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Thursday, February 2,2012

Lighter side of darkness

'Addams Family' haunts the Wharton Center

by Paul Wozniak
They're cheeky and they're goofy/Not too mysterious but playfully spooky/They perform quite musically/“The Addams Family” (Snap! Snap!).
It's yet another adaptation of the Charles Addams cartoons, this time for the Broadway stage. But this show is hardly a reanimated sellout. It is mostly funny and highly entertaining for its target audience, which would be parents who were raised on the 1960s TV show. Think of “The Birdcage” mixed with Tim Burton's Gothic aesthetics and you have the essence of “The Addams Family.”
The family home located in the middle of Central Park is dilapidated with care, complete with real monsters under the bed and torture devices from the Grand Inquisitor Torquemada himself. The opening number, “When You’re an Addams,” introduces virtually every favorite Addams character, from The Thing (pulling back the red curtain) to the grimacing but agile Lurch (Tom Corbeil).
The characters have grown up enough to introduce a formulaic love story between two precocious teens. When young Wednesday Addams (Cortney Wolfson) falls for Lucas Beineke (Brian Justin Crum), she swears her father to secrecy regarding their upcoming nuptials. Now, Gomez (Douglas Sills) must choose between honoring Morticia (Sara Gettelfinger) by never telling a lie, and honoring his daughter's request. After Wednesday's parents meet Lucas' parents, plans go awry and truths finally emerge.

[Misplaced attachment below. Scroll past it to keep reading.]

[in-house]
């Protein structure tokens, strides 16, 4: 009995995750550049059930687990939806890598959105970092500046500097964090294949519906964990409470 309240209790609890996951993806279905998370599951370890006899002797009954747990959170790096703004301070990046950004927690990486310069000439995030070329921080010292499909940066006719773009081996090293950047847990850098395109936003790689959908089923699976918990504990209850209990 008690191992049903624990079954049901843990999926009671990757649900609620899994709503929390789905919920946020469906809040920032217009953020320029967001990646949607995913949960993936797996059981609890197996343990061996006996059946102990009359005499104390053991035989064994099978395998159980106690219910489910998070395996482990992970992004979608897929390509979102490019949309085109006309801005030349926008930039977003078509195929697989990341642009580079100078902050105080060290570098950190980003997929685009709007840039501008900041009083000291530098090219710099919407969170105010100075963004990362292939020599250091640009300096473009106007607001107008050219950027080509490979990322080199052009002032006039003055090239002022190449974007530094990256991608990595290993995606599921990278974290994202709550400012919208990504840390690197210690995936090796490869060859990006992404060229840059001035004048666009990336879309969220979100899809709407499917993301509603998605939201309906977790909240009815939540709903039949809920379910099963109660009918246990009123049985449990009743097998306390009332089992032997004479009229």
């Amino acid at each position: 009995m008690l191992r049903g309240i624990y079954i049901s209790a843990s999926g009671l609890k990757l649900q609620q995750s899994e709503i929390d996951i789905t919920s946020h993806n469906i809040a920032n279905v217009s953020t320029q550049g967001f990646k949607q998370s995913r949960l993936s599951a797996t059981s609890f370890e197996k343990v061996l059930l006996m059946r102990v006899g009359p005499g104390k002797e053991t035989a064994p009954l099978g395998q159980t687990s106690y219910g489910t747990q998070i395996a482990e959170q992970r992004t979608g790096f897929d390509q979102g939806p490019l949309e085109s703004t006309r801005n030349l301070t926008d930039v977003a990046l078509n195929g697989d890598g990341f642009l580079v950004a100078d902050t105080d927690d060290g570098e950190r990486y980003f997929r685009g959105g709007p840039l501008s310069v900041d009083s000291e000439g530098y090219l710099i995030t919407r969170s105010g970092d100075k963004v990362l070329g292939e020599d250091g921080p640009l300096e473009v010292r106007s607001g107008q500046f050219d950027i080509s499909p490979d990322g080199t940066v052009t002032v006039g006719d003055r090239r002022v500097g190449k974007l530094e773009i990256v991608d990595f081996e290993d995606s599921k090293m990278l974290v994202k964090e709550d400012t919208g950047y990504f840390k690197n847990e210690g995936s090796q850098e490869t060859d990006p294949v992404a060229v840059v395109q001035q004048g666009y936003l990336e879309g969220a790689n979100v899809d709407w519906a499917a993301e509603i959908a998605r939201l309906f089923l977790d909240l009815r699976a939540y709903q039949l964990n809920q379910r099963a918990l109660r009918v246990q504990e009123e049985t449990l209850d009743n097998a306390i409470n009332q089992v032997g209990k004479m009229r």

“The Addams Family” may be a musical, but the emphasis is on the jokes cued by long beats and longer stares. Many are morbid but most are just groaners. Example: When Lucas' mother Alice (Christy Morton) asks if the Addamses have a “little girls room,” Gomez responds, “We used to, but we let them all go.” Get it?
Fortunately, the entire cast plays into the show's tongue-in-cheek vibe. Classic vaudeville humor is updated with modern musical staples, such as when Morticia calls out Gomez for breaking into song.
He’s a sincere “Spanish Lover” who takes his wife “into his arms” at least once a day. While Gomez’s laugh sounds like Batman's maniacal nemesis the Joker, Gomez is warm-hearted and anything but psychopathic. Gettelfinger perfectly mirrors Sills' flamboyancy with her deadpan delivery. Their chemistry is electric, setting an ideal for any married couple to aspire to.
As the star-crossed lovers, Wolfson and Crum’s rapport feels a little more strained, but their individual performances are stunning.
But it's Morton who almost steals the spotlight with her sultry showstopper, “Waiting,” at the end of Act One. After drinking a dark-truth serum, Alice transforms from a Little Mary Sunshine type into a desperate housewife in a noir-dingy bar.
The strongest numbers appear in the second act including Uncle Fester's “The Moon and Me” and the Gomez and Morticia duet “Tango de Amor,” although the entire production flows smoothly.
Striking Victorian- to flapper-era costumes by Julian Crouch and Phelim McDermott more than make up for the sometimes chintzy looking two-dimensional sets. “The Addams Family” succeeds by being truthful to its source material in all its forms, living and dead.
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